San Diego Gas & Electric announced Thursday that it will seek new ways to lower electric bills during summer, after the state Public Utilities Commission denied the company’s request to suspend a mandated high-usage charge.
SDG&E first added the high-usage charge to its billing structure in 2017 after the state mandated the utility encourage residents to lower their energy usage. The charge affects customers who use more than 400% of their base energy allowance in a given month.
More than 120,000 SDG&E customers paid a high-usage charge last year during a particularly warm summer that included multiple heat waves, according the utility.
With the CPUC refusing to waive the fee for SDG&E customers, company representatives said they hope to find other ways of saving customers money throughout the summer, possibly by eliminating seasonal pricing.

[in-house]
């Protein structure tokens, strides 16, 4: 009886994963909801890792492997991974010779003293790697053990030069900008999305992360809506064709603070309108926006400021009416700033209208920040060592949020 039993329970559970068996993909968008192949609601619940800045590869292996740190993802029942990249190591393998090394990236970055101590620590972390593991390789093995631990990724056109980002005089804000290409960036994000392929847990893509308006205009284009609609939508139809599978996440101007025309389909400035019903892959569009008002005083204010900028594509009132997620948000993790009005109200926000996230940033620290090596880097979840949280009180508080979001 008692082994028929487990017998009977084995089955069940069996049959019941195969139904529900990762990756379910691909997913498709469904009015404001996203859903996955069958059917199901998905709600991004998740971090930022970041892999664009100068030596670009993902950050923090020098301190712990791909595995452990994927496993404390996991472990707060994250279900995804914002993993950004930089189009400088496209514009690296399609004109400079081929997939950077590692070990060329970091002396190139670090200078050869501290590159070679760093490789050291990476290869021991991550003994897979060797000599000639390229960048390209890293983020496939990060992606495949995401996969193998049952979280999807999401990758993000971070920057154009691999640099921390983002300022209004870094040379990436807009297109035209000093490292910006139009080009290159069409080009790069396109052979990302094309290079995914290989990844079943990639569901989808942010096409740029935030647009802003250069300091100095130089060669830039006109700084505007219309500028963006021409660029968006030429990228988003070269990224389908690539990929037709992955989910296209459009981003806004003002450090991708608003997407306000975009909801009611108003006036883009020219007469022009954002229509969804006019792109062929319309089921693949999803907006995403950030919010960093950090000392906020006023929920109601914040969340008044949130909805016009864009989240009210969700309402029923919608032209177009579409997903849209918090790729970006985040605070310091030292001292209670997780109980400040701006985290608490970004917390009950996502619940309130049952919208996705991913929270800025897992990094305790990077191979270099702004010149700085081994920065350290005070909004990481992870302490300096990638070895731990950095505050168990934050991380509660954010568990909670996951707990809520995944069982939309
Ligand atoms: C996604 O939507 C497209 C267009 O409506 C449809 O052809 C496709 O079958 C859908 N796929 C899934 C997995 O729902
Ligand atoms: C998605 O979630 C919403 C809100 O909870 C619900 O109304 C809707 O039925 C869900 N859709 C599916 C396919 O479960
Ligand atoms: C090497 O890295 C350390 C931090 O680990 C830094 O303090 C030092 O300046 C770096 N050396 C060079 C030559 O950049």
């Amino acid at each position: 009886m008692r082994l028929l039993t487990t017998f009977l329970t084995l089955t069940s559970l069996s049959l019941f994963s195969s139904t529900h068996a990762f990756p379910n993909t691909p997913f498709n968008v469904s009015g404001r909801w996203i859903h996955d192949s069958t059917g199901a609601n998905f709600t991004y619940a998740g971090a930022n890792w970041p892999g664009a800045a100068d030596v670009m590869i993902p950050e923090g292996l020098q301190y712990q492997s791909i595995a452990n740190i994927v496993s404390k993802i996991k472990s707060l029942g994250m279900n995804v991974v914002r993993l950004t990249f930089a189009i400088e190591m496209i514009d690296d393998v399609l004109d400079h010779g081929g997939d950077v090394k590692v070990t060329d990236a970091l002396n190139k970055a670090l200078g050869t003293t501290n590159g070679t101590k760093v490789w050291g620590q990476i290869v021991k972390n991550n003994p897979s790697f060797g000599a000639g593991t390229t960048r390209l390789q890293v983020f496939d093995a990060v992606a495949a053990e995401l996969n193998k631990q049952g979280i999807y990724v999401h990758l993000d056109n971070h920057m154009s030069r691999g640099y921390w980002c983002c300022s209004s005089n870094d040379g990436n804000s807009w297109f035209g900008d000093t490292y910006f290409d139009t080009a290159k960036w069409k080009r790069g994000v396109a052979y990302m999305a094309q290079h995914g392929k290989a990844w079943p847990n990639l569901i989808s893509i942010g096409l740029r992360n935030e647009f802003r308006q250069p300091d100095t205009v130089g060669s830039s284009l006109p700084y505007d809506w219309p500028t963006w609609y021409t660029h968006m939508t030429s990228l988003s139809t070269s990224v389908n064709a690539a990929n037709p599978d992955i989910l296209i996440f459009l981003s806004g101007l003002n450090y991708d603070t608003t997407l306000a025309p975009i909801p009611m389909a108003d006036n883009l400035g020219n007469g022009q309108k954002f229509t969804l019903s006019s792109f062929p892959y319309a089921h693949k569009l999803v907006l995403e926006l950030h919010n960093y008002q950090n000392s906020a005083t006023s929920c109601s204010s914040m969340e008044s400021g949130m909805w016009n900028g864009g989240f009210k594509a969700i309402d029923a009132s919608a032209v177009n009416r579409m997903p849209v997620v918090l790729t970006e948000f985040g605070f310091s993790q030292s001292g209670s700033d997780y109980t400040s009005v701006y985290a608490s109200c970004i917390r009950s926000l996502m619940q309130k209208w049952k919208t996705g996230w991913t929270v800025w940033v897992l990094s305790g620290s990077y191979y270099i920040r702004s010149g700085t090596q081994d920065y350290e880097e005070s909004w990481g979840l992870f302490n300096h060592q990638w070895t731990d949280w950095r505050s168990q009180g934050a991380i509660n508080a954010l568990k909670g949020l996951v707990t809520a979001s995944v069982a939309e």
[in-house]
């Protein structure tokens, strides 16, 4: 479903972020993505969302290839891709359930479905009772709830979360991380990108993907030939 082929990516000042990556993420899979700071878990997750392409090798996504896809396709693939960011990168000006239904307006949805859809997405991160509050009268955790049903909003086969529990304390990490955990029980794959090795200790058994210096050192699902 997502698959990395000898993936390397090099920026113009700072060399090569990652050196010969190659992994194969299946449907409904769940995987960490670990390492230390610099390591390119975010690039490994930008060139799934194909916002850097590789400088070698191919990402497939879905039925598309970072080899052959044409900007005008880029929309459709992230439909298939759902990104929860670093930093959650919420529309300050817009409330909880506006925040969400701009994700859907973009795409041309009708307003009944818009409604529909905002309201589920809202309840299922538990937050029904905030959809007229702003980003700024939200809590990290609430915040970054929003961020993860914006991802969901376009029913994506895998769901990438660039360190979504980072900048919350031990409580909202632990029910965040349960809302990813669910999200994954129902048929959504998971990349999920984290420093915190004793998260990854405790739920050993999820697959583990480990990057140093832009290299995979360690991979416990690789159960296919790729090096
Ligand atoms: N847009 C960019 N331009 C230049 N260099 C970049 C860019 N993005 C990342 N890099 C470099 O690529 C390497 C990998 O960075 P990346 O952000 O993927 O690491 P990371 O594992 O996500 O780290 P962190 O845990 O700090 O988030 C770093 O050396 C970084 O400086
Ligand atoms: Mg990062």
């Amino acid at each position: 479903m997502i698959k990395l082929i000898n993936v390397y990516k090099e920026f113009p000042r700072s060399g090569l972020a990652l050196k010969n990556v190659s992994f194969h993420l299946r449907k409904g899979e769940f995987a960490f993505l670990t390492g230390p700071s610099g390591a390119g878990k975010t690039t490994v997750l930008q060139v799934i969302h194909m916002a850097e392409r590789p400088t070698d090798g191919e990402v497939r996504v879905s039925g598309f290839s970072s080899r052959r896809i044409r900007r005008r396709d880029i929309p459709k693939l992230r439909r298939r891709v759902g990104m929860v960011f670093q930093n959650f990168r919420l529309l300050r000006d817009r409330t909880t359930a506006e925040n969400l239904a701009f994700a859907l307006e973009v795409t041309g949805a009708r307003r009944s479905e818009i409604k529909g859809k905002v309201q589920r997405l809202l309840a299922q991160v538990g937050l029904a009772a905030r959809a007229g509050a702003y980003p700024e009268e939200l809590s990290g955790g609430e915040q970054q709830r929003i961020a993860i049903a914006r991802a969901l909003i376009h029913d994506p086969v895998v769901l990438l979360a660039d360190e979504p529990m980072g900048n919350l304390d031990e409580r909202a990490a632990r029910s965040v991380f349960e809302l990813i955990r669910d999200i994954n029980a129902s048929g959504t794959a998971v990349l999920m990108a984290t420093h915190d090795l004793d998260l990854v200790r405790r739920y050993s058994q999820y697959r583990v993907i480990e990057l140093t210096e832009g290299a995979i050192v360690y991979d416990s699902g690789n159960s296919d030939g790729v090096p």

“Last summer was a challenge for our customers, particularly for people who experienced dramatic increases in their bills due, in part, to the high-usage charge,” said Scott Crider, SDG&E’s vice president of customer services. “We heard their concerns and took action to have the HUC removed on their behalf, but unfortunately the CPUC did not approve our request.”
Under the company’s seasonal pricing structure, electricity prices rise from June to October to account for higher energy use by air-conditioning units. Getting rid of that structure would also require approval from the CPUC, according to the company.
Residents can avoid the high usage charge by enrolling in one of the company’s time-of-use plans, which charge customers more for using energy during peak hours but not for high overall usage. Residents can learn more about and enroll in a time-of-use plan at sdge.com/whenmatters.
— From Staff and Wire Reports